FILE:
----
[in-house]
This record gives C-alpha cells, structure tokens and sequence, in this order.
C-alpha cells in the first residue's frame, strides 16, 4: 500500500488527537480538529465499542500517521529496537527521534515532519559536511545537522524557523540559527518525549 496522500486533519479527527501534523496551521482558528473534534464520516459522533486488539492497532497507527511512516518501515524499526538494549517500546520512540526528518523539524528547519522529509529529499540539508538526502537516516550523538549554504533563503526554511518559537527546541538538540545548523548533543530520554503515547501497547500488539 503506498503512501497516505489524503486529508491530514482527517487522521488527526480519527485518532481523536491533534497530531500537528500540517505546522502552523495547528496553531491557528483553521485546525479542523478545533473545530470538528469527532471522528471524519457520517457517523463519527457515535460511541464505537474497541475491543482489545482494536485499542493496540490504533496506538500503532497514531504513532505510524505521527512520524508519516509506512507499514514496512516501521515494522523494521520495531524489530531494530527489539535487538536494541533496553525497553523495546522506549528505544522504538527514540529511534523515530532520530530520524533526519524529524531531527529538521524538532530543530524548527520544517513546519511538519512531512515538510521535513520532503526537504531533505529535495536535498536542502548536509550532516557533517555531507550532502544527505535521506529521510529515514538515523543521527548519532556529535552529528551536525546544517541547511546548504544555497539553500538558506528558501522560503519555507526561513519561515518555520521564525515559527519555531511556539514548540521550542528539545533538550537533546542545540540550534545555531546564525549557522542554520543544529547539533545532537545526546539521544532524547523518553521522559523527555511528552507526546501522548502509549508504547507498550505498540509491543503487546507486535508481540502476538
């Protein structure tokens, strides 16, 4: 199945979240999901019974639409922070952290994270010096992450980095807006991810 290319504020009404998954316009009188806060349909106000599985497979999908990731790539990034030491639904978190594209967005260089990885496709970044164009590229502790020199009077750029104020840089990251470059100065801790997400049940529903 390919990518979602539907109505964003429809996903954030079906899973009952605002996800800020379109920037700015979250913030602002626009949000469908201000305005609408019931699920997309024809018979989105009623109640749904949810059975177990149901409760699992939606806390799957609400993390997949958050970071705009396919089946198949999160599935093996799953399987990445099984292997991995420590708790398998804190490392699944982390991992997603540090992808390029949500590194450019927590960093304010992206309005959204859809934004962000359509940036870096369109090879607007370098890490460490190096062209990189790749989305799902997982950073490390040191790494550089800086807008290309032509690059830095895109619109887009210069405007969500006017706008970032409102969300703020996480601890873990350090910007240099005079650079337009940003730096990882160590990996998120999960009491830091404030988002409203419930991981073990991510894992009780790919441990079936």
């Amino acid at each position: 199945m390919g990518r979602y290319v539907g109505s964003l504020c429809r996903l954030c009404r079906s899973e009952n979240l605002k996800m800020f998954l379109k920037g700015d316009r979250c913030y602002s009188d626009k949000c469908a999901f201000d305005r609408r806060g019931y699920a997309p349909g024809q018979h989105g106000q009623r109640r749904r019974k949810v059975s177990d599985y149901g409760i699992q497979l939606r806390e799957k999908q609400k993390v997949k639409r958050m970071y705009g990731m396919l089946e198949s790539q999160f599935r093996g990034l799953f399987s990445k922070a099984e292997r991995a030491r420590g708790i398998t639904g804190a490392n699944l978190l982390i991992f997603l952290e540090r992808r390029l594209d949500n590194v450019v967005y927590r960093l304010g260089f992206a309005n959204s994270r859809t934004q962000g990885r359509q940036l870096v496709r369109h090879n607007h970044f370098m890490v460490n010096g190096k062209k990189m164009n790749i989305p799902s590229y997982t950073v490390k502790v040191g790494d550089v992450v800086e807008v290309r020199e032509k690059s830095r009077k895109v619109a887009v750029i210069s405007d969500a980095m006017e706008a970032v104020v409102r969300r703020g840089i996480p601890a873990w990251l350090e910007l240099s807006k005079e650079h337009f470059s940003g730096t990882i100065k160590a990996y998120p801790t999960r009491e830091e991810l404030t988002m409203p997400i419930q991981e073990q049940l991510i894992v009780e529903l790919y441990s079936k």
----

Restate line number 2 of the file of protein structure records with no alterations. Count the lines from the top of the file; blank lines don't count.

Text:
This record gives C-alpha cells, structure tokens and sequence, in this order.